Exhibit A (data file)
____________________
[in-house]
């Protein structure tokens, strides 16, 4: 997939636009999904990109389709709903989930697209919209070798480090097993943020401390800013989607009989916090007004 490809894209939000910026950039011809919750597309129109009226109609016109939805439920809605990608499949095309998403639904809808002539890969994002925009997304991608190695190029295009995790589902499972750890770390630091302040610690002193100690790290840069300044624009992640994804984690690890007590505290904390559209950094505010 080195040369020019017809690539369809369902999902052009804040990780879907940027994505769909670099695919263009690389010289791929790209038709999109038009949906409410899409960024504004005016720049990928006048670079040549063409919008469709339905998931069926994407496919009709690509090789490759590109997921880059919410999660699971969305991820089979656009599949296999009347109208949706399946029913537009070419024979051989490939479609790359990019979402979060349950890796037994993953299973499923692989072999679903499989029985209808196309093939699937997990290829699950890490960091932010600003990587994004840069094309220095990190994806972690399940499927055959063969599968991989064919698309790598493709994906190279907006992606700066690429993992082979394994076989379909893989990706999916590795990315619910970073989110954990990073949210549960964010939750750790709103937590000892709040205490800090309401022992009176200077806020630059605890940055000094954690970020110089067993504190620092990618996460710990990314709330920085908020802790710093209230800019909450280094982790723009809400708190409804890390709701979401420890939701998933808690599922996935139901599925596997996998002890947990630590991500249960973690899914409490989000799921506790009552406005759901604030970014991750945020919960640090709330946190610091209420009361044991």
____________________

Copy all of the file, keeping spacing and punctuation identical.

[in-house]
């Protein structure tokens, strides 16, 4: 997939636009999904990109389709709903989930697209919209070798480090097993943020401390800013989607009989916090007004 490809894209939000910026950039011809919750597309129109009226109609016109939805439920809605990608499949095309998403639904809808002539890969994002925009997304991608190695190029295009995790589902499972750890770390630091302040610690002193100690790290840069300044624009992640994804984690690890007590505290904390559209950094505010 080195040369020019017809690539369809369902999902052009804040990780879907940027994505769909670099695919263009690389010289791929790209038709999109038009949906409410899409960024504004005016720049990928006048670079040549063409919008469709339905998931069926994407496919009709690509090789490759590109997921880059919410999660699971969305991820089979656009599949296999009347109208949706399946029913537009070419024979051989490939479609790359990019979402979060349950890796037994993953299973499923692989072999679903499989029985209808196309093939699937997990290829699950890490960091932010600003990587994004840069094309220095990190994806972690399940499927055959063969599968991989064919698309790598493709994906190279907006992606700066690429993992082979394994076989379909893989990706999916590795990315619910970073989110954990990073949210549960964010939750750790709103937590000892709040205490800090309401022992009176200077806020630059605890940055000094954690970020110089067993504190620092990618996460710990990314709330920085908020802790710093209230800019909450280094982790723009809400708190409804890390709701979401420890939701998933808690599922996935139901599925596997996998002890947990630590991500249960973690899914409490989000799921506790009552406005759901604030970014991750945020919960640090709330946190610091209420009361044991």